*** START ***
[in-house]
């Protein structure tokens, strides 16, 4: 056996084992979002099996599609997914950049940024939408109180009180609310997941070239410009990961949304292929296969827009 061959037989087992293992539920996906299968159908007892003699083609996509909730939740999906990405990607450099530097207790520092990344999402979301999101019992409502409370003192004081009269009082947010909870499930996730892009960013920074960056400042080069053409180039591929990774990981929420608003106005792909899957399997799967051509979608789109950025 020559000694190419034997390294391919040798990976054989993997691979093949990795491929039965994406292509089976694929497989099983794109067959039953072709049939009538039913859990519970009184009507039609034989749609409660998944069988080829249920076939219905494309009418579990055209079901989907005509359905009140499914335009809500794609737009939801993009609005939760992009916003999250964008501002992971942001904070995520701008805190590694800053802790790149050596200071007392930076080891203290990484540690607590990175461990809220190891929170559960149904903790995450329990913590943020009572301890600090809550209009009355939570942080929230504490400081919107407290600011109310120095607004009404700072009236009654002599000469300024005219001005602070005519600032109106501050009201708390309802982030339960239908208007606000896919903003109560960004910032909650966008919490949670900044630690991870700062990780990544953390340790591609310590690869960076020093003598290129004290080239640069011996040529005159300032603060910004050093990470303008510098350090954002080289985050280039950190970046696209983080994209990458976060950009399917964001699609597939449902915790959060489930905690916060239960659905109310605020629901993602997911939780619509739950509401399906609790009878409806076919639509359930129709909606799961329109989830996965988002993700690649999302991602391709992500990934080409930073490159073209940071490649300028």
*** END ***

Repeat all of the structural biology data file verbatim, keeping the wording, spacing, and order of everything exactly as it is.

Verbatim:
[in-house]
């Protein structure tokens, strides 16, 4: 056996084992979002099996599609997914950049940024939408109180009180609310997941070239410009990961949304292929296969827009 061959037989087992293992539920996906299968159908007892003699083609996509909730939740999906990405990607450099530097207790520092990344999402979301999101019992409502409370003192004081009269009082947010909870499930996730892009960013920074960056400042080069053409180039591929990774990981929420608003106005792909899957399997799967051509979608789109950025 020559000694190419034997390294391919040798990976054989993997691979093949990795491929039965994406292509089976694929497989099983794109067959039953072709049939009538039913859990519970009184009507039609034989749609409660998944069988080829249920076939219905494309009418579990055209079901989907005509359905009140499914335009809500794609737009939801993009609005939760992009916003999250964008501002992971942001904070995520701008805190590694800053802790790149050596200071007392930076080891203290990484540690607590990175461990809220190891929170559960149904903790995450329990913590943020009572301890600090809550209009009355939570942080929230504490400081919107407290600011109310120095607004009404700072009236009654002599000469300024005219001005602070005519600032109106501050009201708390309802982030339960239908208007606000896919903003109560960004910032909650966008919490949670900044630690991870700062990780990544953390340790591609310590690869960076020093003598290129004290080239640069011996040529005159300032603060910004050093990470303008510098350090954002080289985050280039950190970046696209983080994209990458976060950009399917964001699609597939449902915790959060489930905690916060239960659905109310605020629901993602997911939780619509739950509401399906609790009878409806076919639509359930129709909606799961329109989830996965988002993700690649999302991602391709992500990934080409930073490159073209940071490649300028």